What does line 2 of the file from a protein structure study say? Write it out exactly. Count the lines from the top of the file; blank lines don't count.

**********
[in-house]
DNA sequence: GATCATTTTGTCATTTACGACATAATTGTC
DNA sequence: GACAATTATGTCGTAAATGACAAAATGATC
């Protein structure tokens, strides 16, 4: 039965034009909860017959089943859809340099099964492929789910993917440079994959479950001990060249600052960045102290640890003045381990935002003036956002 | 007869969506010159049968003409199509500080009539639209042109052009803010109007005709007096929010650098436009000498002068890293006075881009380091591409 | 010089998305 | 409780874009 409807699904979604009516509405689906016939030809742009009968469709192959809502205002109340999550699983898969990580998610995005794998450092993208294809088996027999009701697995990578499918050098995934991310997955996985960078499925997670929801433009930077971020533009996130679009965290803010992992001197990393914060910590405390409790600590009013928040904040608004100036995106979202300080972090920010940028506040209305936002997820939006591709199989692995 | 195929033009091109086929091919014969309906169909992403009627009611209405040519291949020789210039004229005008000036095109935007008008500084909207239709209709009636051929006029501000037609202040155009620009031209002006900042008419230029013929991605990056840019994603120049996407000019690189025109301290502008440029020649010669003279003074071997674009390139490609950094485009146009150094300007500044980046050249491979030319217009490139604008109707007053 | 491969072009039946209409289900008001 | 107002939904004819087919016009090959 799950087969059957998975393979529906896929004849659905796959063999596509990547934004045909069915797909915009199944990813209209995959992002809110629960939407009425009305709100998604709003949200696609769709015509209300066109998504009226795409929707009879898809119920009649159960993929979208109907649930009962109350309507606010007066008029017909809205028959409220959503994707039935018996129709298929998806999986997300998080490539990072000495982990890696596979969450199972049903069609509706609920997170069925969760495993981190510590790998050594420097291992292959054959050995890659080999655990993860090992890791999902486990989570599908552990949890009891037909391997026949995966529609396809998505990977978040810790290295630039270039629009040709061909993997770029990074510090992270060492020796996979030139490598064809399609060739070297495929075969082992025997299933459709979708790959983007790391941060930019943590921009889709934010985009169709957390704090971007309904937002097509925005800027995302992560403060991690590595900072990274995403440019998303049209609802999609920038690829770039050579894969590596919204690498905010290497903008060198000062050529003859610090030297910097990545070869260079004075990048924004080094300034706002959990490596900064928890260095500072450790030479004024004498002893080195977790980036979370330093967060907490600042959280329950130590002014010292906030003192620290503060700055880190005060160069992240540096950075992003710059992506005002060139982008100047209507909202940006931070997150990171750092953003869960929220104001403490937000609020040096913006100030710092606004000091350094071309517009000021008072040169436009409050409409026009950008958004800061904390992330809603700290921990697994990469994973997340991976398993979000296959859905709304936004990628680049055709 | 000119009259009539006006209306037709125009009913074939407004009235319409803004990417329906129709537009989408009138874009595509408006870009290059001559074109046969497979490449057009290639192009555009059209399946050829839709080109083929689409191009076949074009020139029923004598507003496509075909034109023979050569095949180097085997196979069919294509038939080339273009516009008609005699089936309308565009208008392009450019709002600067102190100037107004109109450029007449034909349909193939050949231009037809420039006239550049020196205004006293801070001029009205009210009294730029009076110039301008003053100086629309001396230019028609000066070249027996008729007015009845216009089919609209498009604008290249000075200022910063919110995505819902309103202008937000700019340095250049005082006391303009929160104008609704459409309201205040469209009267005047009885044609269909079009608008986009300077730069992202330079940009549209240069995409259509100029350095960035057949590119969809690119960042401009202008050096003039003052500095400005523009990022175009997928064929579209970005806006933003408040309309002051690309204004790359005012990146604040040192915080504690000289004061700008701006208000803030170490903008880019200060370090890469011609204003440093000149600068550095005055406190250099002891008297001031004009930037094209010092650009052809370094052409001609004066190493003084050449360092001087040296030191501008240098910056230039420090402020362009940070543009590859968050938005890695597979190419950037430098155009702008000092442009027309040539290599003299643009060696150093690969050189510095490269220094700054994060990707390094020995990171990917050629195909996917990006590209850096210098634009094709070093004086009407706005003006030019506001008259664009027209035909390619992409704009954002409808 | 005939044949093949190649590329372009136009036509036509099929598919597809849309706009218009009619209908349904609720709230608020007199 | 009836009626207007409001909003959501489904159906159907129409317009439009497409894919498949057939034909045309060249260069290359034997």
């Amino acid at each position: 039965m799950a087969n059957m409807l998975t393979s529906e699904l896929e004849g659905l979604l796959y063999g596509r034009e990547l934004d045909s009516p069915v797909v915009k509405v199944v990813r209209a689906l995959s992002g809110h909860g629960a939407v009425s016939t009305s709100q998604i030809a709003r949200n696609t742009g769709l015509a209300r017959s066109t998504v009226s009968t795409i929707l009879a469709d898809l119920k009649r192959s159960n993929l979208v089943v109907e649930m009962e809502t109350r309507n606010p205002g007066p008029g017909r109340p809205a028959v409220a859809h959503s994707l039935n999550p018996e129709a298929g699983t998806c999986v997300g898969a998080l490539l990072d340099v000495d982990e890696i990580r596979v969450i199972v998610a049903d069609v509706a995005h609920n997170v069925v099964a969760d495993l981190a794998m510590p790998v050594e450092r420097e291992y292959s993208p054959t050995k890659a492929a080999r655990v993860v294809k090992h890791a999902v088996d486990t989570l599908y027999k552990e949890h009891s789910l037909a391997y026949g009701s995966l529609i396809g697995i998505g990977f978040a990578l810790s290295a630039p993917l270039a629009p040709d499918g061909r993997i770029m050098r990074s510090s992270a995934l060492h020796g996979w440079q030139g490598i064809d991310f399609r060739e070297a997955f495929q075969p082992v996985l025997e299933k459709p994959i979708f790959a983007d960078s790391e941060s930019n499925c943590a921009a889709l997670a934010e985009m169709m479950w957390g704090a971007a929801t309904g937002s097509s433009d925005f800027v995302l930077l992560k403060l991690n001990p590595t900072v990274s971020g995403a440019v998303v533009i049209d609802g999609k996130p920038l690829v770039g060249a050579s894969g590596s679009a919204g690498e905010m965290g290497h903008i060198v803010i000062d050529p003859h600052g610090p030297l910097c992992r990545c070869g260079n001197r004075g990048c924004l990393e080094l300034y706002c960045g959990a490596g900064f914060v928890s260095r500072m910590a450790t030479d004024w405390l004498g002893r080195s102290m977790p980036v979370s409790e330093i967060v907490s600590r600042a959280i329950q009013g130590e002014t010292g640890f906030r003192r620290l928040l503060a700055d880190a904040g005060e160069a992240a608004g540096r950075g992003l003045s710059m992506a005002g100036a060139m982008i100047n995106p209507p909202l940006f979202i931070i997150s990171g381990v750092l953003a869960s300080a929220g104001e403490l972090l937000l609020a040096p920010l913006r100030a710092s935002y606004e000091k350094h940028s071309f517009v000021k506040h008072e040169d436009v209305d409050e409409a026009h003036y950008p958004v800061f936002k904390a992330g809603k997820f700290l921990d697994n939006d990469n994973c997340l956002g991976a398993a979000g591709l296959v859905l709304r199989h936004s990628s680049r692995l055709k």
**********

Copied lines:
DNA sequence: GATCATTTTGTCATTTACGACATAATTGTC